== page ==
Fiction Reviews

The Scandalous Confessions of Lydia Bennett, Witch

(2023) Melinda Taub, Jo Fletcher Books, £16.99, hrdbk, 393pp, ISBN 978-1-529-42624-3


“Some facts are well known: Mrs. Bennet suffers from her nerves; Mr. Bennet suffers from Mrs. Bennet, and all five daughters suffer from an estate that is entailed only to male heirs.

But Lydia also suffers from entirely different concerns: her best-loved sister Kitty is really a barn cat, and Wickham is every bit as wicked as the world believes him to be, but what else would you expect from a demon? And if you think Mr. Darcy was uptight about dancing etiquette, wait till you see how he reacts to witchcraft. Most of all, Lydia has yet to learn that when you're a witch, promises have power…”

Melinda Taub comes clean at the end of her novel in an “Author’s Note – What’s Real, What’s Mine and What’s Jane’s” telling us that she drew on local British legends about dragons, hillside carvings, grottos and magic as inspiration for some of the plot and places used in her novel. Obviously a lot of the story is based on characters and events that featured in Jane Austin’s Pride and Prejudice but Taub has also borrowed Miss Lambe a mixed-race heiress who appear in Austen’s unfinished novel Sandition to play a major part here.

Given that Austen’s original novel was published over 200 hundred years ago and is much-loved, it has been the springboard for other writers to be inspired to write prequels, sequels, or stories involving some of the other Bennet sisters. Probably three of the best known of these spin-off books are Helen Fielding’s modern Bridget Jones’ Diary, P. D. James’ Death Comes to Pemberley, and Seth Grahame-Smith’s Pride and Prejudice With Zombies.

What we get here is Lydia Bennet’s take on proceedings but they are not as straightforward as they seem because Lydia is a witch, the seventh daughter of a seventh daughter. Seventh daughter, I hear you ask, but I thought they were only five? Well, sadly, some of Lydia’s older sisters died not long after childbirth, but she really was daughter number seven, and an apprentice witch to her aunt, Mrs. Phillips. She also has a familiar, a big orange barn cat called Kitty, but wasn’t Kitty one of the Bennet sister? Don’t worry all will be revealed.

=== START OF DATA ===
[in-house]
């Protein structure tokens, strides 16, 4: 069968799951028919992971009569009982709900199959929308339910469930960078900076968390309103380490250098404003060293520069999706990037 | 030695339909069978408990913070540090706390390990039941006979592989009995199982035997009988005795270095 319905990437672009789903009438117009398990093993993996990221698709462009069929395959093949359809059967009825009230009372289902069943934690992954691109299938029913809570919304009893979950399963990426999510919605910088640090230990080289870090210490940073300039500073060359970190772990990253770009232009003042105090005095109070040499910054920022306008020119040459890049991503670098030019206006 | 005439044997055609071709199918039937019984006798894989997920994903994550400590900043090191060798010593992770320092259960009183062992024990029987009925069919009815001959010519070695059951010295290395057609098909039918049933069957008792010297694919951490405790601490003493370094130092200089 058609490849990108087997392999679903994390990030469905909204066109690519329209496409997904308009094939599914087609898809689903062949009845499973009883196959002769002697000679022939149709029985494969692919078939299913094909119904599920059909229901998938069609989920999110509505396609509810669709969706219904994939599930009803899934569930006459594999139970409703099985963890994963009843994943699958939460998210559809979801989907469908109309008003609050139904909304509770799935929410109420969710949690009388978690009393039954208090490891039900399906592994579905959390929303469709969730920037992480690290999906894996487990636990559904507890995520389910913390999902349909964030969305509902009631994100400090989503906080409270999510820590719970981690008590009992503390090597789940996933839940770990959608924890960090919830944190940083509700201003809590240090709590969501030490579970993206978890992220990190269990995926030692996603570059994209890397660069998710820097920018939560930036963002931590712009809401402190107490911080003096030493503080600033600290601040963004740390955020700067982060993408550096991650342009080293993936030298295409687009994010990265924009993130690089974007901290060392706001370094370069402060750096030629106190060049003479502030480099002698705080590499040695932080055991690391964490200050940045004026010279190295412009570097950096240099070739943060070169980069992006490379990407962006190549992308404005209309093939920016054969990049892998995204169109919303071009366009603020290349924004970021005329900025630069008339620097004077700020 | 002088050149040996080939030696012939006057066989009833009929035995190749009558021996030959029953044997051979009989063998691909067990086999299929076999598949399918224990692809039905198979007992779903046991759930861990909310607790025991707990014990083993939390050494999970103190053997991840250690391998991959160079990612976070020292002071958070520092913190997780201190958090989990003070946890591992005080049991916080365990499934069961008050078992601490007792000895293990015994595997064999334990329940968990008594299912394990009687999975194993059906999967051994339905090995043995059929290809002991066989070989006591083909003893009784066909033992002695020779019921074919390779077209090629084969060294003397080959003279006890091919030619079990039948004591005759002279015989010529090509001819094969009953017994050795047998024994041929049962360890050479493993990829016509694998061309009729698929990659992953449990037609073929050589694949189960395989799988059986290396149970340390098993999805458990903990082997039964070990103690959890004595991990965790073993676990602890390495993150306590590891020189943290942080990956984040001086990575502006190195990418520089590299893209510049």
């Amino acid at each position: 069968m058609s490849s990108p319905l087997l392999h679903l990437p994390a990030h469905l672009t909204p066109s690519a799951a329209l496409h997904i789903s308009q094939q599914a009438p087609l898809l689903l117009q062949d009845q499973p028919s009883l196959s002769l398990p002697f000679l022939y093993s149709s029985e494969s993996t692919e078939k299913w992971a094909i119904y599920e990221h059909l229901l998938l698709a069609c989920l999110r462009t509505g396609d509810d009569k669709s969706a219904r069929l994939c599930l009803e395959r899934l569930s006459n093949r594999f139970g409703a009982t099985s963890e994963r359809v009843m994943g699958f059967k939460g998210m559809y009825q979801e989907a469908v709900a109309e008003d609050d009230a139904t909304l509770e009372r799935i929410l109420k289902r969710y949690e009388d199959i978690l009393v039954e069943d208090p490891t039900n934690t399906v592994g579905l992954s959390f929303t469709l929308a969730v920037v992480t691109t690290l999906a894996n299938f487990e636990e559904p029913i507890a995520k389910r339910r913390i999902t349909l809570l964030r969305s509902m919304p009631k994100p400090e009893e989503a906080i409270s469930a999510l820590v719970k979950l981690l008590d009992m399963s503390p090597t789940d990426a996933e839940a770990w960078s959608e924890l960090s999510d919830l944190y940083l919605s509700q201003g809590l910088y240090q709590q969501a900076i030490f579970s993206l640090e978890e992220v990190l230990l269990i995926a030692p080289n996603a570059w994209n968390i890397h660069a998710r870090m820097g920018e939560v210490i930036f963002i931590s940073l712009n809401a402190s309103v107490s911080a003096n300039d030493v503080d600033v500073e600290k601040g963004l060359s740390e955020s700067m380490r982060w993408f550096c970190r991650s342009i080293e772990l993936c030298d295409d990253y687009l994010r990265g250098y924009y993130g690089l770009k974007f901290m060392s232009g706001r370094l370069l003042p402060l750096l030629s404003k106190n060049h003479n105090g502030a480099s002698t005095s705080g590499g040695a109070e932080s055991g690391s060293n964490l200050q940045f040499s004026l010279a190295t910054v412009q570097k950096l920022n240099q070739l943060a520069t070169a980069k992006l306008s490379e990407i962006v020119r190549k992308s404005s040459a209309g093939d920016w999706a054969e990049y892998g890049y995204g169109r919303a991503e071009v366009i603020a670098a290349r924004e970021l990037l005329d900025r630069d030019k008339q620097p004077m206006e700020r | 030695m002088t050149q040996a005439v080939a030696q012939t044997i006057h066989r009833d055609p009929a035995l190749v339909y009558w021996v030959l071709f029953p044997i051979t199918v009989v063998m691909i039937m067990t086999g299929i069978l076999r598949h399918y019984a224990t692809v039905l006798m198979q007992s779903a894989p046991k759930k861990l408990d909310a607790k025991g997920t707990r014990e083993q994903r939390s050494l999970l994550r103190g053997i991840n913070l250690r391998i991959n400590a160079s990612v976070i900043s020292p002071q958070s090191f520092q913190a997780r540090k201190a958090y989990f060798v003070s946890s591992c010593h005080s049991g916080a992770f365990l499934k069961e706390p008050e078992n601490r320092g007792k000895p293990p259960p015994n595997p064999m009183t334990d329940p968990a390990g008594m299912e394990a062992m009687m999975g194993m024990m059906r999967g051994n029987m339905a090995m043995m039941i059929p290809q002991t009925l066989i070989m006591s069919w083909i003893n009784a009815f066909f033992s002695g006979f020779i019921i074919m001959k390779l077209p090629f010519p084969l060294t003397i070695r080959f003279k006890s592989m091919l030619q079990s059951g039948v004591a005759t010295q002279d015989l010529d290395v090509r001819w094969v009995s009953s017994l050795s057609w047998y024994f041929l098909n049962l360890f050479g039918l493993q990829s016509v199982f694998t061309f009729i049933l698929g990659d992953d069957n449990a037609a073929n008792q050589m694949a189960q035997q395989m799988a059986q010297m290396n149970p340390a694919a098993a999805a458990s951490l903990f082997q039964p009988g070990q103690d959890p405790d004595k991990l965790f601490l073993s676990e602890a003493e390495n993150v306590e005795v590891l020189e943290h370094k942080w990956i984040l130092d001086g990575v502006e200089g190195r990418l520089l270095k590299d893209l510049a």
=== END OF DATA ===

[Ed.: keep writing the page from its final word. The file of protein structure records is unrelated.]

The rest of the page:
While the plot is enlivened by magic, and covens and witchcraft, even dragons and magical jewels, it is a bit slow, but Lydia is true to her nature, by being a trouble magnet and running up a magical debt to Lord Wormenheart, who is a dragon demon, and father to another demon, one George Wickham. Uh, oh. In order to repay her debt, Lydia has to venture to Brighton to find the Jewel of Propriety and enlists the aid of a couple of witches and is helped, and occasionally hindered by Wickham.

There is also a subplot involving Darcy’s sister, Georgiana, who is under a spell, meanwhile the original events of Pride and Prejudice are all going on in the background. Fans of the original novel will enjoy this fantastic take on the story, however, it does jump around to different timelines in telling the story, and it isn’t helped by the last thirty pages or so being told through a series of letters from one major character to another, which really does slow things down considerably. Apart from the odd bit of horse-riding and dancing, the original novel was far from being action-packed. Taub’s novel also suffers from that. There is romance, intrigue, family secrets, shocking revelations, and given the fantastical elements there is added danger, but given that Lydia is telling the tale, any real jeopardy is taken out of the equation, but for all that, fans of the original novel (which include several well-known fantasy writers who provide quotes on the back and inner covers) will love this.

Ian Hunter


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